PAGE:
Published: April 13, 2020

Corporations have rights, how about animals?

Animal illustrations  hold blank protest signsThat question is the subject of a topics course this fall, PSCI 4002-004, Politics of Animal Rights, TuTh 12:30PM - 1:45PM. The U.S. Supreme Court has famously held that corporations enjoy protections for speech and freedom of religion yet animals are still treated in the law as beings without rights, as mere property. The family dog, therefore, has the same legal status as the family’s home computer. The same is true for elephants in zoos, dolphins in aquariums, and cows headed for the slaughterhouse. Only the owner of these animals has legal rights protected in the law.

Animal protection laws offer some protection, but they do not confer rights on animals. The distinction is critical. Without rights, animal interests are protected only when that protection aligns with human interests/desires. With rights, the animal’s interests are paramount. Consider chimpanzees held in inhumane conditions by their owners. Should relief in the form of habeas corpus be available for them? A New York appellate court judge aptly framed the question:

Does an intelligent nonhuman animal who thinks and plans and appreciates life as human beings do have the right to the protection of the law against arbitrary cruelties and enforced detentions visited on him or her? This is not merely a definitional question, but a deep dilemma of ethics and policy that demands our attention. To treat a chimpanzee as if he or she had no right to liberty protected by habeas corpus is to regard the chimpanzee as entirely lacking independent worth, as a mere resource for human use, a thing the value of which consists exclusively in its usefulness to others. Instead, we should consider whether a chimpanzee is an individual with inherent value who has the right to be treated with respect.  Matter of Nonhuman Rights Project, Inc. v Lavery, 31 N.Y.3d 1054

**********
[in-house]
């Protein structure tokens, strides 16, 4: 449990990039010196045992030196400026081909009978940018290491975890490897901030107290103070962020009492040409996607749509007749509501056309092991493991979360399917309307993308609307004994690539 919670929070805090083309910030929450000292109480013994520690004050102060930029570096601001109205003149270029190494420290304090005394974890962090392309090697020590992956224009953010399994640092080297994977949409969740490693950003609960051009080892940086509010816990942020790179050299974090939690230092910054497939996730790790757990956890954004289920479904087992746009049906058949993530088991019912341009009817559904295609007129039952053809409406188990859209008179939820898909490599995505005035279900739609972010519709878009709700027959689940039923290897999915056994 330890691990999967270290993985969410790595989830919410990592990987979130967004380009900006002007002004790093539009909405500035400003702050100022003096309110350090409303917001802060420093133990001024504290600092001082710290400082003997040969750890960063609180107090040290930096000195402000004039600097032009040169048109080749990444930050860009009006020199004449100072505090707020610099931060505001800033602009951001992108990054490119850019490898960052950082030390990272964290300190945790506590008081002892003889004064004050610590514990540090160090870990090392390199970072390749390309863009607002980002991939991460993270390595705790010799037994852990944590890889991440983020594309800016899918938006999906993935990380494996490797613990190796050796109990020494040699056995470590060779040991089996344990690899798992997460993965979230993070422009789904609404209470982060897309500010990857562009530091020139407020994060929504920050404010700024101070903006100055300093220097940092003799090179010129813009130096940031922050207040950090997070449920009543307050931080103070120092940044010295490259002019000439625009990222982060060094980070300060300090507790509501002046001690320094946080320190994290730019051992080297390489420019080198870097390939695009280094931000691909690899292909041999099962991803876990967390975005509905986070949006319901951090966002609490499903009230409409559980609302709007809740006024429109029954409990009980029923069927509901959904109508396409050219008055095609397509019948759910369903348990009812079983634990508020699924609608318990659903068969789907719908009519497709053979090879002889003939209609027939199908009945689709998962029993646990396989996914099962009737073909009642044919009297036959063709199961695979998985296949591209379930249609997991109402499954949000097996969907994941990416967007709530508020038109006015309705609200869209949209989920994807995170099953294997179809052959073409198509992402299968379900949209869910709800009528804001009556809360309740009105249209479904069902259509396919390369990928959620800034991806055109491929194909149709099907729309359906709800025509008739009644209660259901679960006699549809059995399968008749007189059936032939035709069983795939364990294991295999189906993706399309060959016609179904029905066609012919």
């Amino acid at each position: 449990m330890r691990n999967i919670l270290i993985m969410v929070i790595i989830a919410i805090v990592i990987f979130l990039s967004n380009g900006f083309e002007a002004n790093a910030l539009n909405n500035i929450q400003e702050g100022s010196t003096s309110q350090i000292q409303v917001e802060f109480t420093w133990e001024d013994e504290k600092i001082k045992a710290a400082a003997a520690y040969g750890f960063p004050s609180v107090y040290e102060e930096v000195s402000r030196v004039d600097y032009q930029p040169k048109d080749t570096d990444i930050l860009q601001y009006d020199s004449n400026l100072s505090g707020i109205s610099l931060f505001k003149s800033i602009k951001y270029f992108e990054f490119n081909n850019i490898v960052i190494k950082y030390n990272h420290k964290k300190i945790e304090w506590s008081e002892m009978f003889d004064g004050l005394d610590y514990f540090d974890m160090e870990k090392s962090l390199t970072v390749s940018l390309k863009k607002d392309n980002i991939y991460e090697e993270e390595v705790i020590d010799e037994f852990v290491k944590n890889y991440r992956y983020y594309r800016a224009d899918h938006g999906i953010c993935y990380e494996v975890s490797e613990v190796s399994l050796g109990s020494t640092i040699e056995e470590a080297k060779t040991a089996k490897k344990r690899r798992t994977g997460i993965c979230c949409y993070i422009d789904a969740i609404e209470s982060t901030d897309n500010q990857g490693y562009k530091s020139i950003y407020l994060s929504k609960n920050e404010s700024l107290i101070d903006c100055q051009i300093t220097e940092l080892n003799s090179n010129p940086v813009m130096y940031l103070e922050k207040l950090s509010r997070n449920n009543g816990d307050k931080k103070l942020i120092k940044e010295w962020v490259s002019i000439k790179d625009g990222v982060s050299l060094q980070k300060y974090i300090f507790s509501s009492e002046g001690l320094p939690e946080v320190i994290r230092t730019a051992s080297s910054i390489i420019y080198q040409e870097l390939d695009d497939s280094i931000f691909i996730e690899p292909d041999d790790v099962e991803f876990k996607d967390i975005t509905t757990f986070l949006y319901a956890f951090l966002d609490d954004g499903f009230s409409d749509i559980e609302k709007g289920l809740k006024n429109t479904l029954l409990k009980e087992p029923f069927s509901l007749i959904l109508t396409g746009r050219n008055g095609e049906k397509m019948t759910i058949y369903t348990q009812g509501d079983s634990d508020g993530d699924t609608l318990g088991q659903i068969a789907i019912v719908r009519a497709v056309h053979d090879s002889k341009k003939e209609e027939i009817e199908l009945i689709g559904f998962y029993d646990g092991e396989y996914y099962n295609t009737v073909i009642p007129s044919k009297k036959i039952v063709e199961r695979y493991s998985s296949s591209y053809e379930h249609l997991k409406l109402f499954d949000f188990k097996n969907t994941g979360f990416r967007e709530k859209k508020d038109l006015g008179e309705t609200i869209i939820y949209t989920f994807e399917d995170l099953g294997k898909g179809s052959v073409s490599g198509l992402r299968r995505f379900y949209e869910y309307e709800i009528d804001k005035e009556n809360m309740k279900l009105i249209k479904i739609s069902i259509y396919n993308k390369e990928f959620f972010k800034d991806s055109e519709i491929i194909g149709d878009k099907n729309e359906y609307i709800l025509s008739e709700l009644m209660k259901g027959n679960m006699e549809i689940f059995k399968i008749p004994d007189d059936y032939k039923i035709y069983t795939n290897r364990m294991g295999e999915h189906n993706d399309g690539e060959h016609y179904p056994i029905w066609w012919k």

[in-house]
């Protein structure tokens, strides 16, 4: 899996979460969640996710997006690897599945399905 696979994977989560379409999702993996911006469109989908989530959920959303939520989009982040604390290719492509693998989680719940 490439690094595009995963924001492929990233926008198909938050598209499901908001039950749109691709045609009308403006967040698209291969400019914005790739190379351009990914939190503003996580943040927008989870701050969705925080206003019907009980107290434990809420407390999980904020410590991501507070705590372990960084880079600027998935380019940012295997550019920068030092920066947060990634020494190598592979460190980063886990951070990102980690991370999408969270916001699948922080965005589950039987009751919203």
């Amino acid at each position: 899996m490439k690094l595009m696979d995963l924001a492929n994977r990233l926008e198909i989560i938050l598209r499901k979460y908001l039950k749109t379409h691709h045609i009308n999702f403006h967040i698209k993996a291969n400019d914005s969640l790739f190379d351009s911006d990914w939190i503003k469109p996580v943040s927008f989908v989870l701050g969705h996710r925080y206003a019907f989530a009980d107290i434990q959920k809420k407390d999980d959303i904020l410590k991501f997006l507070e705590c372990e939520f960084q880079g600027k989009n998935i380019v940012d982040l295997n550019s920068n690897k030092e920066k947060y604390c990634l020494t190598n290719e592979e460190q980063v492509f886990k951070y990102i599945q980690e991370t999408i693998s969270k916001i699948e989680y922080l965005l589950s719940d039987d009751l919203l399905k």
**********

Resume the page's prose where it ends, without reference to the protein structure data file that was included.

The course will explore the ethical, legal and political questions regarding whether animals should have rights. We will consider cutting edge litigation such as the effort to free chimpanzees, elephants and dolphins from cruel confinement via habeas corpus relief along with the theoretical bases for according rights to all animals and the application of rights to farmed animals, companion animals and wildlife. The course is therefore not focused on lifestyle choices such as diet, cruelty-free purchasing, hunting, etc., but instead explores the theoretical underpinnings of animals’ status as mere property and the political factors that sustain that status.